# What is palindromic DNA?

What is palindromic DNA and why isn't every complementary strand palindromic?

I know AGCT is palindromic, but what is an example of a strand that isn't?

• I'm voting to close this question as off-topic because it seems to be more about biology than pure chemistry. Better move to Biology.SE
– Jori
Apr 1 '15 at 19:06
• It came from a biochem course. I was eavesdropping in some friends when they were studying. Apr 1 '15 at 19:23
• This is a chemistry question, not a biology question. DNA is a complex heteropolymer and whether or not comething is a palindrome can affect the polymer's reactivity and behavior. Also, since when have questions needed to be about "pure" chemistry to be on topic around here? :-) Apr 1 '15 at 22:31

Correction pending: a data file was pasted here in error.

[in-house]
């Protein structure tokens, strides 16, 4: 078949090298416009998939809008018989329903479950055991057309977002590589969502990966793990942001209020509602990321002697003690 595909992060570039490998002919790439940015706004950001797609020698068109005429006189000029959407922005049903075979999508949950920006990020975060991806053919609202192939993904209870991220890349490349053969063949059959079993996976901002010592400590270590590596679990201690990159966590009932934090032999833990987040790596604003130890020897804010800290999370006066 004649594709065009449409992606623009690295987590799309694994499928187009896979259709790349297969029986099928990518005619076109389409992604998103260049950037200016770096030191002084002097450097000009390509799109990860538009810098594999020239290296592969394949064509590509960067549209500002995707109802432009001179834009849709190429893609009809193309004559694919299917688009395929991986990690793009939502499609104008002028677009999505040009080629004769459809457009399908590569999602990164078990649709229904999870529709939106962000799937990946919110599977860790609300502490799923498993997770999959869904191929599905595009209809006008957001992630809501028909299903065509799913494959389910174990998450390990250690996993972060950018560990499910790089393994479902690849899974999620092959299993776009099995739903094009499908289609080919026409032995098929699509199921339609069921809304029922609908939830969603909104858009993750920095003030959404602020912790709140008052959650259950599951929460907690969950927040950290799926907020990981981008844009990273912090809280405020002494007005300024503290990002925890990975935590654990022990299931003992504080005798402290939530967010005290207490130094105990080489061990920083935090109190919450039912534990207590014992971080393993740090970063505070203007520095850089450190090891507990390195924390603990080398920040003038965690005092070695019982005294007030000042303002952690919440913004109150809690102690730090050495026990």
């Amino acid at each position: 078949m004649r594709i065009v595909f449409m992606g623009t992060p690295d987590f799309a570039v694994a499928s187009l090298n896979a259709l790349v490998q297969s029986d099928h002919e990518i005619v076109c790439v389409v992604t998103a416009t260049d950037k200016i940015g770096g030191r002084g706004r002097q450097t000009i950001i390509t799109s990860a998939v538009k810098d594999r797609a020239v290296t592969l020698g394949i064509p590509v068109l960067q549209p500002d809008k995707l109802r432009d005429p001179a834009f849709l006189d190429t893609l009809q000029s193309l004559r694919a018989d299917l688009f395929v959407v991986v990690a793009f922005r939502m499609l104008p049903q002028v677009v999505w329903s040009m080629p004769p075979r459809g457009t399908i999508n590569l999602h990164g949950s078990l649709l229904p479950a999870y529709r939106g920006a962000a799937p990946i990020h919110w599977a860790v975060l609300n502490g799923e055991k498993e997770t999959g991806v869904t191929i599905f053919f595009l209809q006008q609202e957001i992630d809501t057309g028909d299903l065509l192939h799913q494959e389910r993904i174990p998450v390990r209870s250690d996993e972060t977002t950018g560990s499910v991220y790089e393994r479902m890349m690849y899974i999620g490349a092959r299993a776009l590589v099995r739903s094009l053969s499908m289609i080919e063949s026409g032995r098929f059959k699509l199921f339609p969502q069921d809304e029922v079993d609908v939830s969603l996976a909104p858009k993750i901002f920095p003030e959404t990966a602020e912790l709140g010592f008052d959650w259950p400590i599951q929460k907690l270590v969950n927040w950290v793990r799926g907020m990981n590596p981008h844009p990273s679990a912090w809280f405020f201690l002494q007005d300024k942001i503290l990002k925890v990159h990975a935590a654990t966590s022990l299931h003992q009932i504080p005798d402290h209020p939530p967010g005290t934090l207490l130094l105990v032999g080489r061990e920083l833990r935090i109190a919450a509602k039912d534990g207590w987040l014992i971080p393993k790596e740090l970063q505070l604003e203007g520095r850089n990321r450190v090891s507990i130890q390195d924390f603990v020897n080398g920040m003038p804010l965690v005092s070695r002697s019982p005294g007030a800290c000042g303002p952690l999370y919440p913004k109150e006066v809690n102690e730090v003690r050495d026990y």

A palindromic stretch of DNA is a strand whose reverse complement is itself. So 5'-AAAT-3' is not palindromic. It's reverse complement is 5'-ATTT-3'. Those two pieces of DNA are not identical. However, 5'-GGATCC-3' is palindromic, because the reverse complement is identical.

It has nothing to do with the complementarity (of the other strand).

Try this to figure out whether some sequences are palindromic:

#!/usr/bin/env python3
def is_palindromic(seq):
translation_table = str.maketrans('ACGT', 'TGCA')
translation = seq.translate(translation_table)
#print(seq, translation[::-1])
return seq == translation[::-1]

is_palindromic('GATTACA')